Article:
It’s hardly a secret that the Venezuelan government under Hugo Chávez has become extremely close to its Cuban counterpart over the past 13 years. Venezuela is often considered the new benefactor that, after a bit of delay, replaced the Soviet Union in supporting the Cuban state. Venezuela’s famous Barrio Adentro social program is essentially staffed by Cuban doctors paid for in kind by Venezuelan oil which the Cuban government is able to sell on the open market for a huge profit. Additionally, ALBA the economic integration club created in opposition to the Free Trade Area of the Americas was formed in Havana by Venezuela and Cuba before being joined by like-minded governments elsewhere in the region. Since Chávez was diagnosed with cancer, he has received treatment in Cuba despite having access to what is considered to be better quality care in Brazil. In this relationship, Maduro—who has been Foreign Minister since 2006—has long been believed to be the preferred choice of the Cubans, perhaps due to his civilian background and beginnings as a radical labor leader as opposed to the more nationalist chavistas who have come from the military like Diosdado Cabello. It is, therefore, striking for there to be such a large omission in Corrales’ piece since his relationship with Cuba likely played at least some role in his selection by Chávez and would certainly play a large role in his actions as president should he win election. As Francisco Toro explains, besides being great at staying in Chávez’s good graces, being part of the pro-Cuba faction of chavismo is among the only things anyone really knows about him.

A General Drug Problem

As it now appears a near certainty that Hugo Chávez will either soon resign the presidency or die as a consequence of his second recurrence of an unspecified pelvic cancer, it seems like a good time to give my two cents on the situation. I have already mused on this topic before, back when Chávez was first being treated, and I largely think things will play out in the way that I predicted; chavismo will certainly outlast Chávez and chavismo sin Chávez will have difficulty staying unified in much the same way that peronismo has splintered over the past five decades. I am certainly not the only person who has made that analysis of this situation but I have noticed that few people are discussing the impact of the military in this whole process, particularly in a situation where Chávez dies before an election for his successor can take place and the opposition wins that election.

In that situation, I see a chance of instability coming from the military because of the reported close ties between high ranking chavista officers and the rampant and growing drug trade flowing from Colombia through Venezuela en route to the US and Europe. In this context, the election of an opposition president in what amounts to a snap election (it would have to occur within 30 of Chávez permanently leaving office of dying) would put these officers in a serious predicament. Corruption is bad enough, but is so pervasive in Venezuela at this point that it would be nearly impossible for an incoming government to deal with even a fraction of those involved amid the other problems it would be facing in its first chance at governing in half a generation. Involvement in drug trafficking, on the other hand, is a much more serious type of corruption than skimming money from government contracts or the oil sector. These officers have far more to lose from the end of chavismo than many of its other beneficiaries, and in the short span between Chávez leaving, the election and a hypothetical president from the opposition taking office, they would have very little opportunity to cover their tracks or escape with what they can (particularly since fewer foreign governments would look sympathetically toward them). In such a situation, it’s not difficult to imagine how a few might attempt to block the new government as a form of self-protection, perhaps while claiming to be defending the revolution from the opposition and the incompetent civilian wing of chavismo that had just betrayed it by losing.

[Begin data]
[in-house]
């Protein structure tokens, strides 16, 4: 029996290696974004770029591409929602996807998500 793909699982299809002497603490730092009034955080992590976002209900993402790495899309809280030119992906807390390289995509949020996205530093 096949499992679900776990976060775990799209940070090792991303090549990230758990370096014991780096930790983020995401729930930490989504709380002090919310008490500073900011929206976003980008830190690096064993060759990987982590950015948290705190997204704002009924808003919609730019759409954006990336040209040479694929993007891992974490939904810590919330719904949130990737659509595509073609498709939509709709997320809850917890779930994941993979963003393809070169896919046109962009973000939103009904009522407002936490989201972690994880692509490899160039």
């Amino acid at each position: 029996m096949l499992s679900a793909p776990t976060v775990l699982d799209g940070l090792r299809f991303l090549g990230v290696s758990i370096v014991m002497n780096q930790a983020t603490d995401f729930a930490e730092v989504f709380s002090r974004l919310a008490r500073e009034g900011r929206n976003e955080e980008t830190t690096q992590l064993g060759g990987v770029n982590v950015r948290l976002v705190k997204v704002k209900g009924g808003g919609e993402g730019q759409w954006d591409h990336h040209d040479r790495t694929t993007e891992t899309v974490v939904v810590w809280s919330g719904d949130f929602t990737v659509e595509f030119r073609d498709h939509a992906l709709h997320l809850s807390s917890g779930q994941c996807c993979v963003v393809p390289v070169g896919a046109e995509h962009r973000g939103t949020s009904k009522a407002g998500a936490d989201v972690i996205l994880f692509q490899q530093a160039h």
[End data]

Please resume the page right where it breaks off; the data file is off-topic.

All that said, I don’t see this situation playing out. By naming a successor and so pointedly stipulating that the letter of the constitution should be followed, Chávez has indicated that he is more concerned with prolonging his movement than remaining completely in control until the moment he dies. It seems likely to me that he will, to the extent his health allows, step down with time enough to ensure that Nicolás Maduro—his anointed successor—gets elected. Even if he does die before then, I still believe that chavismo has the resources of the state behind it to a degree that it can win a fair enough election (i.e. not blatantly fraudulent enough to risk more than condemnation from a bunch of countries that chavismo disdains anyway) even without Chávez there to campaign. Beyond that point, with the economy on the brink, crime pervasive and the general unpopularity of non-Chávez chavistas, I see little chance that chavismo can win a subsequent election without becoming increasingly overtly authoritarian. By that next election, at least, those with the really dirty hands will have had time to prepare.